Silence of the Garbo
Earlier this month a crowd filled the Orpheum Theatre, not the Bartlett Building's new adult video store, for the 1926 Greta Garbo-starring film Flesh and the Devil.Photo by Gary Leonard.

When the devil cannot reach us through the spirit… he creates a woman beautiful enough to reach us through the flesh."

-Flesh and the Devil, 1926

First of all, this Greta Garbo is a pistol. That face. Those lips. The quiet snarl. I mean, the nearly sold-out crowd at the dazzling Orpheum Theatre went positively wild when she simply wrapped her mouth around a communion cup in one rather saucy church scene. Her facial expressions have facial expressions.

This woman could make calculus sexy.

Garbo, or as today's tabloids would call her, "La Garbo," appeared before a Downtown Los Angeles audience earlier this month when she starred in the 1926 MGM classic Flesh and the Devil, presented as part of the L.A. Conservancy's "Last Remaining Seats" series. I almost arrived late for the film since, in light of the title, I assumed they were screening it at the Bartlett Building's new adult video store on Seventh Street. Luckily, one of the nice residents over there pointed me toward Broadway. People can be so helpful when they're trying to save their neighborhoods (and property values) from falling into the abyss.

(And not just any neighborhood. I was pleased to read in a recent Downtown News article that Downtown L.A. is now the "third bloggiest neighborhood in America," even though certain bloggers scoffed at me after I dared mention the phenomenon way back in January. It's not easy spotting trends.)

Now, here's my review of Flesh and the Devil, not that anyone asked. Note, this review first appeared on my 1926 blog in which I predicted both the Great Depression as well as the Rosie O'Donnell-Donald Trump feud:

"The standard love triangle gets a new twist thanks to Hollywood's real-life 'It couple' of the moment, Greta Garbo and John Gilbert. Garbo plays Felicitas, a young woman whose sole purpose is to wreck as many lives as possible within the confines of a two-hour film. Leo (Gilbert), meantime, is a German soldier who returns from war only to lock eyes with Felicitas and fall in love immediately - and really, who could blame him?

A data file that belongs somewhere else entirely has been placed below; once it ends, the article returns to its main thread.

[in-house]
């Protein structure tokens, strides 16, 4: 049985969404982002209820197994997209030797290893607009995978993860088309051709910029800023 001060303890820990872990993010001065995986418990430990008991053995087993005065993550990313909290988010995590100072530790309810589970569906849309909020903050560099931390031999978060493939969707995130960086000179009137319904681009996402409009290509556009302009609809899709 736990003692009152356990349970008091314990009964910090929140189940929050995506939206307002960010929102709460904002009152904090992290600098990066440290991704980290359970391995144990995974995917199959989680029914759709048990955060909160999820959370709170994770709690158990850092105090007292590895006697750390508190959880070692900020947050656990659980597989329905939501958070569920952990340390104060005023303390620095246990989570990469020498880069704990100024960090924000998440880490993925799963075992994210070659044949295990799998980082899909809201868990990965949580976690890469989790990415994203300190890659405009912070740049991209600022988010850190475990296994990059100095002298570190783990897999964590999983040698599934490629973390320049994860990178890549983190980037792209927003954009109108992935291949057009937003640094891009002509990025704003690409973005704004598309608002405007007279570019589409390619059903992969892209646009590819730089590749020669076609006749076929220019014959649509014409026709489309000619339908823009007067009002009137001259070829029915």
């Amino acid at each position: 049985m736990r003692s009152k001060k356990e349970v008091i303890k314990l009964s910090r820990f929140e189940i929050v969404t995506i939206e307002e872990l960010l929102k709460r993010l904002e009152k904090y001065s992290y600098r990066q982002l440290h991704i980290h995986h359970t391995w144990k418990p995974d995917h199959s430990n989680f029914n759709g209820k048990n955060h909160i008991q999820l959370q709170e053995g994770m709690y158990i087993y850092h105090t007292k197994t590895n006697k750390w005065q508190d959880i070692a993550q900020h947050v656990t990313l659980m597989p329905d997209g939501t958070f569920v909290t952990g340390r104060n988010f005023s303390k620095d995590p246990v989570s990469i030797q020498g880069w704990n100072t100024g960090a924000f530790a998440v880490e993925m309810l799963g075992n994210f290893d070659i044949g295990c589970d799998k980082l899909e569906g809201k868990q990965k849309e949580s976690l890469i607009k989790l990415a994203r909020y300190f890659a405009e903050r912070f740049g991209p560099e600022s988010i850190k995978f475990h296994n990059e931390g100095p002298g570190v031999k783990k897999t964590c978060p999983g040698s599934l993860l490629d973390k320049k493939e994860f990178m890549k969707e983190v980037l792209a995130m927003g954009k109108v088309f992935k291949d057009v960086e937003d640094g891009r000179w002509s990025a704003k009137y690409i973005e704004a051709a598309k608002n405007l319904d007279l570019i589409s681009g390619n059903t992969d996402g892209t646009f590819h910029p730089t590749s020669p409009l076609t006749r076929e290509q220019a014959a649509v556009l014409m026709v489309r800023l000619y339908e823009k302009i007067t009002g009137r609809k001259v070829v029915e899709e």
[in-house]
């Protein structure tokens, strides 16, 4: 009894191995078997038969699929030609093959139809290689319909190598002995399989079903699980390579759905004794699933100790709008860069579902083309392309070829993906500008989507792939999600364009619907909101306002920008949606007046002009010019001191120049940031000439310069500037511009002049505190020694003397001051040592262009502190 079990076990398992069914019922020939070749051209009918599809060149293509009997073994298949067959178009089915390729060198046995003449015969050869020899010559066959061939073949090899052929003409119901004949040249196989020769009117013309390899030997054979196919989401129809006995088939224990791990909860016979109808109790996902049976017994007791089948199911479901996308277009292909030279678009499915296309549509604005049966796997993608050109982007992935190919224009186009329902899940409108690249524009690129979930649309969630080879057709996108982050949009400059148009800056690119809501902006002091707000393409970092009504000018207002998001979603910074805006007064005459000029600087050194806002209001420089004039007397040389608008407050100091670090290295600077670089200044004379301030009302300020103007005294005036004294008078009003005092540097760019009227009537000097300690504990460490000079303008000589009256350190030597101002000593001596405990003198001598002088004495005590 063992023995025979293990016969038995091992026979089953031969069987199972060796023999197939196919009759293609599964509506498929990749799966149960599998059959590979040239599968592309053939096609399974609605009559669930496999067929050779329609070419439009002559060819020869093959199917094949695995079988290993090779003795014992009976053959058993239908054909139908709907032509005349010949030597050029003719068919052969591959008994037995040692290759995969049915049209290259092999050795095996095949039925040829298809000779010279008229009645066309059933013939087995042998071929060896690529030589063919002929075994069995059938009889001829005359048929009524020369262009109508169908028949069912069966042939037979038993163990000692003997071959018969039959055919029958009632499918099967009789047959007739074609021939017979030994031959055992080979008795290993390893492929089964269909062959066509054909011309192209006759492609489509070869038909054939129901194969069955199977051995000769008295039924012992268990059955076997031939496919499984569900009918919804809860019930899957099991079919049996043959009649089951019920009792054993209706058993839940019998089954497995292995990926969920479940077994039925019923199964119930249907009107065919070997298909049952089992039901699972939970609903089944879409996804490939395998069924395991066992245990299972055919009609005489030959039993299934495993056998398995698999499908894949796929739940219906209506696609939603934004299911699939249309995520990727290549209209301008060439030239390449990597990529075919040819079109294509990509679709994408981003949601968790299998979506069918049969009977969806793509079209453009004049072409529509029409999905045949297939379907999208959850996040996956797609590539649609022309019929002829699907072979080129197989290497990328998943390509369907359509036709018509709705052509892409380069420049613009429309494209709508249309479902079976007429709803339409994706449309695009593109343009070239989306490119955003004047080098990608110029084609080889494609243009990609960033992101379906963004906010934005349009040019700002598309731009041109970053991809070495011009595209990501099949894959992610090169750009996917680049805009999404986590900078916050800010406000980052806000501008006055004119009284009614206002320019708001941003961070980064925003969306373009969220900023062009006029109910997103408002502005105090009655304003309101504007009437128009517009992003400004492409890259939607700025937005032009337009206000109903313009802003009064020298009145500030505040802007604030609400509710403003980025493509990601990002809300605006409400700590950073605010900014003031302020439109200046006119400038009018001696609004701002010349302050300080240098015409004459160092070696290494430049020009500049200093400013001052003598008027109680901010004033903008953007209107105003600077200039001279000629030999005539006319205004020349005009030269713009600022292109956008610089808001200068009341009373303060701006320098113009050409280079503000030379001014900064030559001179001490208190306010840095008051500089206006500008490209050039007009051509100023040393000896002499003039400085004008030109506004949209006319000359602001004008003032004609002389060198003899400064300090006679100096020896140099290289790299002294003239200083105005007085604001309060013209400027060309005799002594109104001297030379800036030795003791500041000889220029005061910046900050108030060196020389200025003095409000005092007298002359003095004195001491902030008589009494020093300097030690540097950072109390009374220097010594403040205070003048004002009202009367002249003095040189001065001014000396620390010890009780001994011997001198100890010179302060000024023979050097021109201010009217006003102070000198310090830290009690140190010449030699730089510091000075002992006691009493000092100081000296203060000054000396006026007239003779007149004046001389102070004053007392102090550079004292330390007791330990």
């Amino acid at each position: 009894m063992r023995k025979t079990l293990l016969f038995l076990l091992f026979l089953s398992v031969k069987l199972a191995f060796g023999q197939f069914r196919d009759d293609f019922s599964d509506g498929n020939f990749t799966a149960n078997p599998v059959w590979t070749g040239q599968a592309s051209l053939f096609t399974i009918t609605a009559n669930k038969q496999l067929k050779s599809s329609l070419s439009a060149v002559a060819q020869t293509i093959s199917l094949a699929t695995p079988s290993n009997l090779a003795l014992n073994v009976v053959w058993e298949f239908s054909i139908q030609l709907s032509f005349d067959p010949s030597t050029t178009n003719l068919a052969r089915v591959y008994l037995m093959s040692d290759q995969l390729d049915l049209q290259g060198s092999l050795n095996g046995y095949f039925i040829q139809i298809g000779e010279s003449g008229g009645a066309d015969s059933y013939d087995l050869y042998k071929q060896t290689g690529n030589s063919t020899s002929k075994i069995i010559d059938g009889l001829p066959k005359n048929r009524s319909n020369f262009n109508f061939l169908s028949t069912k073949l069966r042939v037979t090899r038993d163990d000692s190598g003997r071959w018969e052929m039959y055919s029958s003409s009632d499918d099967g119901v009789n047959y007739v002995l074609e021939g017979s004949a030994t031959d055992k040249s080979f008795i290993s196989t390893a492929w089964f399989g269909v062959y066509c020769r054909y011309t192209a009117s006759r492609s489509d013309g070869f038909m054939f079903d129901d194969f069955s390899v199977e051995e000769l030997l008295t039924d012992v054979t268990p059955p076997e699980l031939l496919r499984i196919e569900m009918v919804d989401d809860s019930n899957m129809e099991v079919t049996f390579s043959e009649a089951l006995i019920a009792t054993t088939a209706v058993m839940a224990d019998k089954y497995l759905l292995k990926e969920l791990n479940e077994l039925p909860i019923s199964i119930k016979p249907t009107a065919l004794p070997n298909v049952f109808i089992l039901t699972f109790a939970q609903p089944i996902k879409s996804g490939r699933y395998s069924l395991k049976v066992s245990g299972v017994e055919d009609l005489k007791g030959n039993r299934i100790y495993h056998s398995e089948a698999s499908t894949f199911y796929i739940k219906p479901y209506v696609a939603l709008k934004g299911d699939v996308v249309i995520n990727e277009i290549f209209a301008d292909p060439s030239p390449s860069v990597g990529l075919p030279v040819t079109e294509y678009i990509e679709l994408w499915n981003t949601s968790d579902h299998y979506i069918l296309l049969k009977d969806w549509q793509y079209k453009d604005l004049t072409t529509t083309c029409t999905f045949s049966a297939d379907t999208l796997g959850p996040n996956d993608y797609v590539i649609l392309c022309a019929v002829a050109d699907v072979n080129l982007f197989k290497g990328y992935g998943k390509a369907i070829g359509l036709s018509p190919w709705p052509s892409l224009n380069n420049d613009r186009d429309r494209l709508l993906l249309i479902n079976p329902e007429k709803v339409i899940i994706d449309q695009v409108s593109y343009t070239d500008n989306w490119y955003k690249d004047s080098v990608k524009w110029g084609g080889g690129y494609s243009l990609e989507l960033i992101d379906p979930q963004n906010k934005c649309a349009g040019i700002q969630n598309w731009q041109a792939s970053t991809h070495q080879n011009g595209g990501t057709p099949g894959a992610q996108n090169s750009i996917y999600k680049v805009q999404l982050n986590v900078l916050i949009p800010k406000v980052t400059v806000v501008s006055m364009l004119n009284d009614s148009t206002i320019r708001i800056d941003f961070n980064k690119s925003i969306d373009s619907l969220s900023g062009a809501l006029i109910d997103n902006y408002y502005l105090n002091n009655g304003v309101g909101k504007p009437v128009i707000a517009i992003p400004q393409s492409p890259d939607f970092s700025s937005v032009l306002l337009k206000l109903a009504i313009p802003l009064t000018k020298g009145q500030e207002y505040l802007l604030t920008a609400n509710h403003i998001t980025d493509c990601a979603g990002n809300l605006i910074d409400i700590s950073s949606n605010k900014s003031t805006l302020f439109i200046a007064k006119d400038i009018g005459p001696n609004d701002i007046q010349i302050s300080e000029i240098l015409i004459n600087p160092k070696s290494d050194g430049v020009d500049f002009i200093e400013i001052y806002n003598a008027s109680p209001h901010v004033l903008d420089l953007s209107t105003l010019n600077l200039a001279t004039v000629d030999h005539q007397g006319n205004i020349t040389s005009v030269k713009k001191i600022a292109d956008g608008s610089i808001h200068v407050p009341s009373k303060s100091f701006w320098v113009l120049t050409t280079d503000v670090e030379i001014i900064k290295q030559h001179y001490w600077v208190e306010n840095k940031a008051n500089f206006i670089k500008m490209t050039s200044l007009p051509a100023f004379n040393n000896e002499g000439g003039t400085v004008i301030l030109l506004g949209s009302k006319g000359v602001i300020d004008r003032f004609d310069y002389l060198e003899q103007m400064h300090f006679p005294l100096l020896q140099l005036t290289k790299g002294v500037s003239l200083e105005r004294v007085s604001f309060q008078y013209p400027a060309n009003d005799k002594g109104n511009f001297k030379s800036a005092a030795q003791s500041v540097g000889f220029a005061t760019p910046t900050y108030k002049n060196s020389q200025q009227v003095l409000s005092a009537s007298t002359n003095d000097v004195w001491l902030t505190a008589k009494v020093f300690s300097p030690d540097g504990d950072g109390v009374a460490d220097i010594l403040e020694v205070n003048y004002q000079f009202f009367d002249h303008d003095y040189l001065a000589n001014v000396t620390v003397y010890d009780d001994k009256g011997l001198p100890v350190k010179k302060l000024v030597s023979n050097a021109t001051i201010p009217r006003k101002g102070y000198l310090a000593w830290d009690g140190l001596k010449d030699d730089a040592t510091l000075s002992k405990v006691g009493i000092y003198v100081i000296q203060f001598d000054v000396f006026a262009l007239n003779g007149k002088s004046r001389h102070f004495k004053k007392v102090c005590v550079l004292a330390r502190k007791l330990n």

"Unfortunately, she's married to a powerful count. Thus, the two men are forced to solve this dilemma by doing what men did before the advent of "Montel," where you could just make a quick appearance and let the studio audience decide. Instead, these two go out and hold a duel with Felicitas' love and honor at stake - during which Leo kills the count.

"Outraged, the military sends Leo to Africa for three years. However, the L.A. County Sheriff's Department takes pity on Leo and shortens his sentence to just 72 hours, sending him home with an ankle bracelet and a warning to stay out of West Hollywood nightclubs.

"While Leo's away, his childhood pal and best friend in the entire world, Ulrich (Lars Hanson in a role reminiscent of his work in Ocean's 1), somehow unaware of Leo's blossoming romance, also falls in love with Felicitas, and eventually marries her. Amazingly, neither Ulrich nor Felicitas sends clueless Leo as much as a text message letting him know that he had better search for a new girlfriend upon returning from his African exile.

"Once Leo sails home, all sorts of mayhem and hilarity ensue. Felicitas constantly shoots him seductive glances and makes all kinds of suggestive remarks, sending him into a hormonal tizzy, while oblivious husband Ulrich can't figure out why Leo doesn't want to come over and hang out with the newlyweds more often. Later, there's another duel where the two childhood friends, both in love with Felicitas, further spin out of control for the sake of this woman with the world-class lips.

"It's another winner from producer Irving Thalberg, who will no doubt win the Academy's very prestigious Irving Thalberg Award (if he hasn't already).

"Also, splendid work from Robert Israel and the Robert Israel Orchestra, which provided the live music for both the main feature and the preceding short subject Moonland. This film made little sense, but did feature a cute dog.

"Verdict: Two thumbs way way way up!"

I only wish the Conservancy could stage the thoroughly enjoyable Last Remaining Seats series more often. It's an opportunity to show off the city's majestic old theaters (like the amazing Orpheum, which also made its debut in 1926) while giving local audiences a rare chance to see vintage films on the big screen complete with live music. And most important, we can all experience what it must have been like to stroll down Broadway early last century to enjoy the moving pictures.

Back in those fun, innocent times when you could win a gal's heart by shooting her current husband at 25 paces.

Party of One appears every other week.

page 6, 6/18/2007

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